Firstoff, this is going to be a 2-4-player game. That’s not ideal for larger playergroup sizes and such, but it allows for locking down the # of cards and components needed for what could otherwise be a very expensive gamebox (see: most eurogames that support 6+ players). Each player gets a Weakness deck, with each of the, say, 3 Weaknesses listed twice with the backs in that player’s color (so 6 cards per player, 24/53 used), and each player places a Weakness face-down on each enemy Nemesis to their left and right (so each Nemesis has 2 cards). Players need to uncover both Weaknesses in order to win the game.

Uncovering Weaknesses is done through combat; the Hunter player selects a Strength card  (each player has a hand of Strength cards valued 1-5 in their colors, so that’s another 20 cards and we’re now at 44/53 cards) and each enemy player picks a Strength card as well. If the Hunter Strength plus any bonuses/penalties from their Scars and Memories is greater than the highest of the two other Strength cards plus the Nemesis’ Scars/Memories, then they may reveal one of the Weaknesses. If they tie, the nemesis and the Hunter both get a Scar, and if the Hunter is less than then only they get a Scar. Once a player is down to one Strength card, they must lock out the card, placing it under any Nemesis card as a bonus to their Strength, and draw back all other Strength cards (including previously-locked-out cards).


Maybe this Nemesis type is a “Tower,” with lots of Scars and Spirits that make it tough and able to mess with its Hunter from a distance

Scars are a bonus, penalty, or other game effect, typically more bad than good. Players mark with a token which they choose from for their own Hunter, while the enemy player who played the highest Strength card picks for a Scar on a Nemesis.

Nemesis can be upgraded with Spirits, and Hunters can be upgraded with Memories, and they’re both sort of the reverse of Scars (bonus or penalty or other game effect, typically more good than bad). Both require some amount of resources from the resource pools: Energy, Shards, and Souls. Shards are needed to upgrade your own Hunter, Souls are needed to upgrade the Spirits on any enemy Nemesis, and Energy is a combination of hp and stamina; some Scars can cause Energy loss, and you need to be at a certain threshold of it to initiate Combat. You also use it for additional resource collection or Memory/Spirit upgrades in a single turn, at the cost of then reducing your Energy by some amount, and if at 0 energy you’re forced to Gather for your next action.

Lastly, Gathering mechanics for the resource collection. Let’s have the remaining 9 cards be for the resources deck: +1, +3, and +5 for each resource type, or players can elect to draw a card, keeping it face-down, and just draw 2 of a given resource instead. After getting resources, players keep the last resource card they draw locked-out, and return it to the resource deck after they draw from it again.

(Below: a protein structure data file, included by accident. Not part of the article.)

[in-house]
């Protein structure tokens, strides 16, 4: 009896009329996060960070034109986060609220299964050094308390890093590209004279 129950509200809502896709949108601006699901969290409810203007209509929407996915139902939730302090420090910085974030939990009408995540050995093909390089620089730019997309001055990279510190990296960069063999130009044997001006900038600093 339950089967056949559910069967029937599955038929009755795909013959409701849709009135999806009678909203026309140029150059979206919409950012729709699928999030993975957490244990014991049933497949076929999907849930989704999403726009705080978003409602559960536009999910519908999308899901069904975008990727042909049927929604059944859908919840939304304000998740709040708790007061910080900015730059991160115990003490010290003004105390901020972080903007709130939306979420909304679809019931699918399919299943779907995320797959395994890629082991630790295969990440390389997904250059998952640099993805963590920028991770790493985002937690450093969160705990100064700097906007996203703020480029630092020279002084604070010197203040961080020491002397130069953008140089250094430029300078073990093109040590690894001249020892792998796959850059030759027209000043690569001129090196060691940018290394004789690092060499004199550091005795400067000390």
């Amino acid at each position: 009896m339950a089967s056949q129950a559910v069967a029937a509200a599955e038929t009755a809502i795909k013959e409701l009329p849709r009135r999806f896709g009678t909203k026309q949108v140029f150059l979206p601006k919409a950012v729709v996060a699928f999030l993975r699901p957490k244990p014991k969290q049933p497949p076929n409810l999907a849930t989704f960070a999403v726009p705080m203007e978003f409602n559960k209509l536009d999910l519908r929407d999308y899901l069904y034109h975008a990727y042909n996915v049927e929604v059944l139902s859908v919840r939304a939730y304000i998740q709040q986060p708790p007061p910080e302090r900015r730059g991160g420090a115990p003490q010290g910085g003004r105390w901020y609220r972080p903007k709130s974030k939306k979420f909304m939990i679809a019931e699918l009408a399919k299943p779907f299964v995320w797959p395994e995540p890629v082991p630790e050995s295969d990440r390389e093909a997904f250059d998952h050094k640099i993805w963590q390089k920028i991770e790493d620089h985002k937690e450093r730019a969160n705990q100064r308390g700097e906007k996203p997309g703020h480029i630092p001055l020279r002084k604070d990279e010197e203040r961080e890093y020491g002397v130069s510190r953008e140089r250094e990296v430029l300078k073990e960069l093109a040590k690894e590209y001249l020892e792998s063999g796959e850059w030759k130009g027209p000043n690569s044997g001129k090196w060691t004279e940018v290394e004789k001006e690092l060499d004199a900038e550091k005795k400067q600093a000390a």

Finally, the Hunters and Nemesis boards; these could be unique and personalized, but that adds a lot of playbalancing that would be needed, so for now let’s just have 3 each of 3 variants of each


Hunter’s Hut? maybe there are some neutral Locations where players can spend resources for special effects or to cycle/trade resources

Brainstorm: The Story

Firstoff, let’s set the name in stone: Spirit Quarry. It ties both into the resource-gathering bit, but also the whole hunter/prey aspect as well.

I’m thinking that players are the spirits of the dead, each haunted by a Nemesis: a combination punishment and conscience for something weighing on the spirit that they need to face and overcome. The Hunter can overcome it gradually, wearing away at it until they triumph, but it is a slow process, hampered by the disruptive efforts of other untouchable shades attempting to do the same. They draw energy and concentration from the shadowscape they find themselves in, in an effort to overcome and escape this purgatory.


Side note: is there a name for genres that are at the telegraph-wire-stage of tech? Like, midway between Victorian steampunk and WWI dieselpunk?

Brainstorm: The Elevator Pitch

Caught in the land after death, unable to move on, you take the role of a Hunter attempting to overcome the physical manifestation of their guilt, consequences, and violence of their acts while alive: a Nemesis. With concentration and careful skill, a Hunter can see their memories reform, their skills renewed, and overcome the Nemesis before it grow too powerful from gorging itself on the energy of the souls surrounding you.

Can you redeem yourself from this curse?

Closing Thoughts

I’m excited by the flavor of this one; the resource/scar/memories/spirits part might need some tweaks to make sure it’s very euro-gamey, but I think by making it more of a Munchkin-sans-helping interaction between players, the level of engagement between players is almost passive-aggressive more than anything else, like blocking roads or refusing to trade in Settlers of Catan. Either way, I have high hopes that this one will be a great game.

So, what did you think of the prompts, and what would you have done differently? Let me know in the comments and reblogs below!